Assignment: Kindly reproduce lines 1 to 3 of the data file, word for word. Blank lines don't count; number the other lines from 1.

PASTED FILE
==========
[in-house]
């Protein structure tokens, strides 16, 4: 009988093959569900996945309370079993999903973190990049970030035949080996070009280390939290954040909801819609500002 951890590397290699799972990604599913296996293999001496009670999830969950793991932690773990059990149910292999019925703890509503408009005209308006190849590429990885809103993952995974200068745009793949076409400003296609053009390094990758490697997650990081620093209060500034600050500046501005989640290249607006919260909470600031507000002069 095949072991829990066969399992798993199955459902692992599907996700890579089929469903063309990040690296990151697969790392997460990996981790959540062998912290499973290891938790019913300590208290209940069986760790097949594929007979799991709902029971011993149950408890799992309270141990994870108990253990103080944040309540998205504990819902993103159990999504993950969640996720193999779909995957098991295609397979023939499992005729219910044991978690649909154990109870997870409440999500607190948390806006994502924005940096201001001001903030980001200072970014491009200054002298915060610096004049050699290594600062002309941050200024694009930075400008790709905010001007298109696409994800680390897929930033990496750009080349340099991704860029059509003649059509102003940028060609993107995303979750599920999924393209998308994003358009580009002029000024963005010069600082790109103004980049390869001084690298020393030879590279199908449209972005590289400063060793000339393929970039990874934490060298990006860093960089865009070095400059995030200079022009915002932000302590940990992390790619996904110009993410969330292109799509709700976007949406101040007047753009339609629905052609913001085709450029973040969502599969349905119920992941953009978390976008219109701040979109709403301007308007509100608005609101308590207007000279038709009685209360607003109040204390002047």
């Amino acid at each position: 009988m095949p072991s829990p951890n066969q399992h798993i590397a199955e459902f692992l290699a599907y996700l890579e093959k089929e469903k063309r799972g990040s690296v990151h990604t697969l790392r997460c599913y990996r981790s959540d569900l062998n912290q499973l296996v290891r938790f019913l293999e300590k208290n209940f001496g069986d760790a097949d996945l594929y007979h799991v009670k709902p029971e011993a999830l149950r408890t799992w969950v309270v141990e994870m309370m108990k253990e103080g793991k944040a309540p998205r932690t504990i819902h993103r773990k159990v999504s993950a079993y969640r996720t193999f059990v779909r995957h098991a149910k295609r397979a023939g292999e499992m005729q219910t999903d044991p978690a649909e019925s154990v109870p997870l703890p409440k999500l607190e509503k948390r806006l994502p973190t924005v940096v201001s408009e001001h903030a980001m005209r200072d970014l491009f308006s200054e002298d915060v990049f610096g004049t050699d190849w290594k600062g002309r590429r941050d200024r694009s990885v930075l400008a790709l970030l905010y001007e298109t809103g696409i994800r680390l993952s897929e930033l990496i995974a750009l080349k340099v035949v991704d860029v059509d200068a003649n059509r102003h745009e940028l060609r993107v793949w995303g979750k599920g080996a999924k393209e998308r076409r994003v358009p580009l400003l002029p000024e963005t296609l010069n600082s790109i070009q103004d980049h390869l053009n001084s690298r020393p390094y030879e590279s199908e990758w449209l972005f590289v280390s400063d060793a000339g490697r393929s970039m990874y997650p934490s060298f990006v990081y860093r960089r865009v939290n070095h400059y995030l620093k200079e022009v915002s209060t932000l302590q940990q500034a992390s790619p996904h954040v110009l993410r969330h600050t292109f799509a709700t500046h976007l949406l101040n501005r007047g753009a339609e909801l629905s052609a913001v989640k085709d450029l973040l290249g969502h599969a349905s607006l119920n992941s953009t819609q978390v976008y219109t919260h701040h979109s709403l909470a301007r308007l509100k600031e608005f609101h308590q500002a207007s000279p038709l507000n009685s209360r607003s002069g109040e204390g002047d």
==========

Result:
[in-house]
């Protein structure tokens, strides 16, 4: 009988093959569900996945309370079993999903973190990049970030035949080996070009280390939290954040909801819609500002 951890590397290699799972990604599913296996293999001496009670999830969950793991932690773990059990149910292999019925703890509503408009005209308006190849590429990885809103993952995974200068745009793949076409400003296609053009390094990758490697997650990081620093209060500034600050500046501005989640290249607006919260909470600031507000002069 095949072991829990066969399992798993199955459902692992599907996700890579089929469903063309990040690296990151697969790392997460990996981790959540062998912290499973290891938790019913300590208290209940069986760790097949594929007979799991709902029971011993149950408890799992309270141990994870108990253990103080944040309540998205504990819902993103159990999504993950969640996720193999779909995957098991295609397979023939499992005729219910044991978690649909154990109870997870409440999500607190948390806006994502924005940096201001001001903030980001200072970014491009200054002298915060610096004049050699290594600062002309941050200024694009930075400008790709905010001007298109696409994800680390897929930033990496750009080349340099991704860029059509003649059509102003940028060609993107995303979750599920999924393209998308994003358009580009002029000024963005010069600082790109103004980049390869001084690298020393030879590279199908449209972005590289400063060793000339393929970039990874934490060298990006860093960089865009070095400059995030200079022009915002932000302590940990992390790619996904110009993410969330292109799509709700976007949406101040007047753009339609629905052609913001085709450029973040969502599969349905119920992941953009978390976008219109701040979109709403301007308007509100608005609101308590207007000279038709009685209360607003109040204390002047």
């Amino acid at each position: 009988m095949p072991s829990p951890n066969q399992h798993i590397a199955e459902f692992l290699a599907y996700l890579e093959k089929e469903k063309r799972g990040s690296v990151h990604t697969l790392r997460c599913y990996r981790s959540d569900l062998n912290q499973l296996v290891r938790f019913l293999e300590k208290n209940f001496g069986d760790a097949d996945l594929y007979h799991v009670k709902p029971e011993a999830l149950r408890t799992w969950v309270v141990e994870m309370m108990k253990e103080g793991k944040a309540p998205r932690t504990i819902h993103r773990k159990v999504s993950a079993y969640r996720t193999f059990v779909r995957h098991a149910k295609r397979a023939g292999e499992m005729q219910t999903d044991p978690a649909e019925s154990v109870p997870l703890p409440k999500l607190e509503k948390r806006l994502p973190t924005v940096v201001s408009e001001h903030a980001m005209r200072d970014l491009f308006s200054e002298d915060v990049f610096g004049t050699d190849w290594k600062g002309r590429r941050d200024r694009s990885v930075l400008a790709l970030l905010y001007e298109t809103g696409i994800r680390l993952s897929e930033l990496i995974a750009l080349k340099v035949v991704d860029v059509d200068a003649n059509r102003h745009e940028l060609r993107v793949w995303g979750k599920g080996a999924k393209e998308r076409r994003v358009p580009l400003l002029p000024e963005t296609l010069n600082s790109i070009q103004d980049h390869l053009n001084s690298r020393p390094y030879e590279s199908e990758w449209l972005f590289v280390s400063d060793a000339g490697r393929s970039m990874y997650p934490s060298f990006v990081y860093r960089r865009v939290n070095h400059y995030l620093k200079e022009v915002s209060t932000l302590q940990q500034a992390s790619p996904h954040v110009l993410r969330h600050t292109f799509a709700t500046h976007l949406l101040n501005r007047g753009a339609e909801l629905s052609a913001v989640k085709d450029l973040l290249g969502h599969a349905s607006l119920n992941s953009t819609q978390v976008y219109t919260h701040h979109s709403l909470a301007r308007l509100k600031e608005f609101h308590q500002a207007s000279p038709l507000n009685s209360r607003s002069g109040e204390g002047d």